The story is written with great confidence. The author presents realistic characters, well-drawn. The plot holds together well, with no inconsistencies that I could see. It is written with verve, in a style that echoes, extremely well, the stories from the medieval period that it seeks to emulate. Most impressive is the author's handling of warfare. Miles Cameron is a medieval re-enactor, and his knowledge of 15th century arms and armour - and how they were used - is exceptional. This knowledge, and his ability to display it in the pages of the book, adds such realism to the story that one is fully able to suspend one's disbelief: one is able to believe, in consequence, in the more fantastic elements of the story, such as the magic and the magical and other non-human creatures that populate the story.

Why do I only give it four stars? Cameron tells his story from multiple points of view, but in my mind there were just too many characters jostling to have their POV shown. There was one character, for example, whose purpose in the story I struggled to understand, even by the end.
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6 of 6 people found the following review helpful By Ben Simkins on 15 Dec. 2013
Format: Kindle Edition
Really enjoying this book but it does annoy me when books are published with numerous spelling and typo errors. Maybe the physical books are better but on the kindle they are numerous . Would have been 4 stars otherwise.
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Format: Paperback
This was a good story, well written with interesting characters and lots of detail, refreshingly not "dumbed down" - eg the author feels no need (and has not been forced by editors) to explain terms such as "round ship" or "bated lances". However, my enjoyment was seriously impaired by the extremely poor copy-editing/proofreading. There are many instances of missing words or letters, and of misapplied apostrophes ("it's" instead of "its" being particularly frequent), and several instances where a sentence has obviously been amended but the original wording retained instead of being replaced. There is also a particular problem with homonyms - did the author use voice recognition software? Just a few examples: "heart" for "hart"; "breeches" for "breaches"; "leaches" for "leeches"; "heel" for "heal"; "censors" for "censers" - a particularly annoying one that occurred several times was "spore" for "spoor". Did the publisher employ a proofreader? If they didn't, they should have; and if they did, he or she should be sacked.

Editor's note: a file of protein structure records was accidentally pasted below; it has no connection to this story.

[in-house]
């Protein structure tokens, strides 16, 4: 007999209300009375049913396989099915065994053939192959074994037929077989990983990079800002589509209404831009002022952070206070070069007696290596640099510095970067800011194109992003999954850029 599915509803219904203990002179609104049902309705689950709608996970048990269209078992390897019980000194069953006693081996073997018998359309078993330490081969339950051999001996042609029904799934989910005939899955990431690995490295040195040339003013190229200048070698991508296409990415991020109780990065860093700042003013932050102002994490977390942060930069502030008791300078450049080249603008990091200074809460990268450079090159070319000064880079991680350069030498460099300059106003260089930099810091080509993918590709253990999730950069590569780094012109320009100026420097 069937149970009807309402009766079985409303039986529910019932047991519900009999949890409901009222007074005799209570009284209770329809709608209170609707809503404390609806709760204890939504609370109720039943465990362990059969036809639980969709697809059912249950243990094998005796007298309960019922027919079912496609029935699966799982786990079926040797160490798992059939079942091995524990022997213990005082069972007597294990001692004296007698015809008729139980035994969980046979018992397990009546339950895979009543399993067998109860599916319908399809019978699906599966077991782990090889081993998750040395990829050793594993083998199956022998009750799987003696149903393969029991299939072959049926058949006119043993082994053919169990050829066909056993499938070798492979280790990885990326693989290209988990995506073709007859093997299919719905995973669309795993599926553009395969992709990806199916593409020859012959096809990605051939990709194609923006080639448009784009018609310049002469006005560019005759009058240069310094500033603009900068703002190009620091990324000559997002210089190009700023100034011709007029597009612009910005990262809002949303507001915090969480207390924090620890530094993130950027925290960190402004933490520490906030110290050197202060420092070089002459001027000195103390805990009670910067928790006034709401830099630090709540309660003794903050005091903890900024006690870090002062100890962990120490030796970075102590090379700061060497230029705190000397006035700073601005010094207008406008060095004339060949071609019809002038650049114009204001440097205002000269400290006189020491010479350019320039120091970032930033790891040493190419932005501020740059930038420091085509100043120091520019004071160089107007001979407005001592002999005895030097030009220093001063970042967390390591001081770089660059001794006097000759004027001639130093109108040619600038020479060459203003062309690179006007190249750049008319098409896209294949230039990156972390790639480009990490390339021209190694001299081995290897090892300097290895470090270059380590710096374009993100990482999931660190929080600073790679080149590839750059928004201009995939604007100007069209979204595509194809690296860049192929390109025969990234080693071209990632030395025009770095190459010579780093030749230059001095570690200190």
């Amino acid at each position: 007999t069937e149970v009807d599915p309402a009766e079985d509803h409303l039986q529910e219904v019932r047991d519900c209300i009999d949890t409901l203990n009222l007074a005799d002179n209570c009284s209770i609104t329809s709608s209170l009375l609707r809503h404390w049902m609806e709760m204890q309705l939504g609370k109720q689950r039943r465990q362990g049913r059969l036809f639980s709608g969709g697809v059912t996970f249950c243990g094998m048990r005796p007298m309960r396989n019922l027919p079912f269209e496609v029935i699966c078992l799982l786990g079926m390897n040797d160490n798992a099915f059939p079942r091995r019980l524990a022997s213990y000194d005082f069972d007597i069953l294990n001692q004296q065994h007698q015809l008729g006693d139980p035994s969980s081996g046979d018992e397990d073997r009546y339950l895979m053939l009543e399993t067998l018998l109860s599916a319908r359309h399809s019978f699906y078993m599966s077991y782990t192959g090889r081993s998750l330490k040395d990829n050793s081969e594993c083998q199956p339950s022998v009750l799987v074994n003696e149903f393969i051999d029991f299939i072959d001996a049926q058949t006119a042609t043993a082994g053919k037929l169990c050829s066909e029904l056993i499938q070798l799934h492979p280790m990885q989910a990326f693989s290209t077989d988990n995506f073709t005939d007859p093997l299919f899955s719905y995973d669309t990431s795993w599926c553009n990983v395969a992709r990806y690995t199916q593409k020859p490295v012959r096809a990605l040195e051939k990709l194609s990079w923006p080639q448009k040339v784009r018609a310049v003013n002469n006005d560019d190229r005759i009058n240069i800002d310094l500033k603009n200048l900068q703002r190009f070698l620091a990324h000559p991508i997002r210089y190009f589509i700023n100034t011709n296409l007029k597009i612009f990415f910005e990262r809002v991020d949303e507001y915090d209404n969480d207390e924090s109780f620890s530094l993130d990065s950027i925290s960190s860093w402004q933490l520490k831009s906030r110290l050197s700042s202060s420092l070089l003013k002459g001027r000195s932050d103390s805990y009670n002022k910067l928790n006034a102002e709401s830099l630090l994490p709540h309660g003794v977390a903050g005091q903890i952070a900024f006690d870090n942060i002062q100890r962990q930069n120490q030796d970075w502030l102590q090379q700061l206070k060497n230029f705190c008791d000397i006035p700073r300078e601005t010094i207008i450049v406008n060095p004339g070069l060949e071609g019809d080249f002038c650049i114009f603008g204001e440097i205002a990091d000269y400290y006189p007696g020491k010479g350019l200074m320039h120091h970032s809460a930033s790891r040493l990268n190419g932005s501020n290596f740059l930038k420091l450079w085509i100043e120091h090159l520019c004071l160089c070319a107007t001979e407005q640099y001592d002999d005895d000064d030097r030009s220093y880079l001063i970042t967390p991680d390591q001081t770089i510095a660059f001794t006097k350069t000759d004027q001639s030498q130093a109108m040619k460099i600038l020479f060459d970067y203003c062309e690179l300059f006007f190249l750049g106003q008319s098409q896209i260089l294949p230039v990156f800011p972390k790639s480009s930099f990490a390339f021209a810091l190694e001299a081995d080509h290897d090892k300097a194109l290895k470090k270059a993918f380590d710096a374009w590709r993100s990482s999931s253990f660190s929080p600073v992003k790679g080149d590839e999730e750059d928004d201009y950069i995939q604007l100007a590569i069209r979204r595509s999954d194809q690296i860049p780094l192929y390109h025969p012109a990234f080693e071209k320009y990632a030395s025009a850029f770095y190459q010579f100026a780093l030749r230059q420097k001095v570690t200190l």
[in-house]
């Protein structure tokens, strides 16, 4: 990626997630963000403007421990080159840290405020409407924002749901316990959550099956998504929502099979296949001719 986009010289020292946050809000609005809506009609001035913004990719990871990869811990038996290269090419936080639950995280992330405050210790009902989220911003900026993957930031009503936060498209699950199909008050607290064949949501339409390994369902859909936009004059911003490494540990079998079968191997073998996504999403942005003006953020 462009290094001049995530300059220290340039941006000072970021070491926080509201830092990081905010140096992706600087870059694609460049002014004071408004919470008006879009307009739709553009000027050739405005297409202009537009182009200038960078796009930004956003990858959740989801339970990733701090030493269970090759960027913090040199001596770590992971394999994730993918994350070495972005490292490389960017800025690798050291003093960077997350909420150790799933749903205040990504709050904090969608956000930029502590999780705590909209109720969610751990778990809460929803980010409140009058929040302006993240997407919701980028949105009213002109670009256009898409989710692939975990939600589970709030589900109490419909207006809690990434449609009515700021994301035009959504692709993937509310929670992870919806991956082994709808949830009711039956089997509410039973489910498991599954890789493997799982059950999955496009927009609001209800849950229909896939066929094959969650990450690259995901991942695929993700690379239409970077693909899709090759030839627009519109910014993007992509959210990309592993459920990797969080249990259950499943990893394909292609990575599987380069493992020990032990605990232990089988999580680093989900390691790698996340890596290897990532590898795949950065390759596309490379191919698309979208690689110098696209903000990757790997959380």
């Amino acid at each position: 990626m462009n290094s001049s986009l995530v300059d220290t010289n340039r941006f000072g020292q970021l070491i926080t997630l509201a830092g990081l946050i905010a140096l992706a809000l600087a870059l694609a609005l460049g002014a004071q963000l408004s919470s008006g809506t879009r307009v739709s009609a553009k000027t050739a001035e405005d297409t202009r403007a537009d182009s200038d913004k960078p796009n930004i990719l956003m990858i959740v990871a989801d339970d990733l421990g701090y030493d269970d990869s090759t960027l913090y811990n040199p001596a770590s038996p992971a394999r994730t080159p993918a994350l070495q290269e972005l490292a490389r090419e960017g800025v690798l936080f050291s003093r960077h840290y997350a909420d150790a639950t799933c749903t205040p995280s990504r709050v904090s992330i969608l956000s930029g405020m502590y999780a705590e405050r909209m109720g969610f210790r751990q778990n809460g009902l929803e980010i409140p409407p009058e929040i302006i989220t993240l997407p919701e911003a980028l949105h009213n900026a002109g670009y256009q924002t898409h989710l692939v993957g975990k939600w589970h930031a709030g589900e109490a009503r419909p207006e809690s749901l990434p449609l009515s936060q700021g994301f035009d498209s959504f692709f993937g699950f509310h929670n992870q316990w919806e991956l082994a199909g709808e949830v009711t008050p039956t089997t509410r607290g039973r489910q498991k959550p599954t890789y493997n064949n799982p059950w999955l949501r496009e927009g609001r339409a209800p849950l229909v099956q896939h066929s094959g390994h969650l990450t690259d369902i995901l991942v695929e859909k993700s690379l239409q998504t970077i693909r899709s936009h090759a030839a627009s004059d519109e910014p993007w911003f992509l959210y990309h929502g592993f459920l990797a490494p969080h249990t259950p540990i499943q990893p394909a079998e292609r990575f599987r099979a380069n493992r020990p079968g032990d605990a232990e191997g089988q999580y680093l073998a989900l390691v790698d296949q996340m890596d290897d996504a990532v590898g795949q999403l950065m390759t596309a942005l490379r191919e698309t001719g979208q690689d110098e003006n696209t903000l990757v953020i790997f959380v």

I look forward to the next volume - but please get it properly proofed before printing!
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1 of 1 people found the following review helpful By Bruce TOP 500 REVIEWER on 15 April 2013
Format: Hardcover Vine Customer Review of Free Product ( What's this? )
I must say that this book did not start well for me and I was initially put off by the style and the voice of the writer. However, after getting into the plot a bit further, it started to get more interesting and the story-telling drew you in.

I am still not sure about certain types of "anachronism" within the book. It is very detailed and the descriptions of the armour, weapons and combat make you feel as if this is a very real world created by the author, based very much on historical research. However, the way the characters express themselves in internal dialogues, feels very much like a post-feminist, post-atheistic, 21st century mode of expression.

This aspect is quite subtle though and many people won't even notice - importantly, it doesn't really detract from the enjoyment of reading this book. The idea of "power" as a way of using magic is very interesting and the fantasy elements of the book are quite original and well-written. The pace is good and once you get into the idea of the "Wild" being a source of fantastically threatening monsters, rather than just a wilderness - it starts to become a real page-turner.

If you can suspend your disbelief, then this is a very enjoyable fantasy, with a wealth of colourful characters and a well-realised world. Great fun.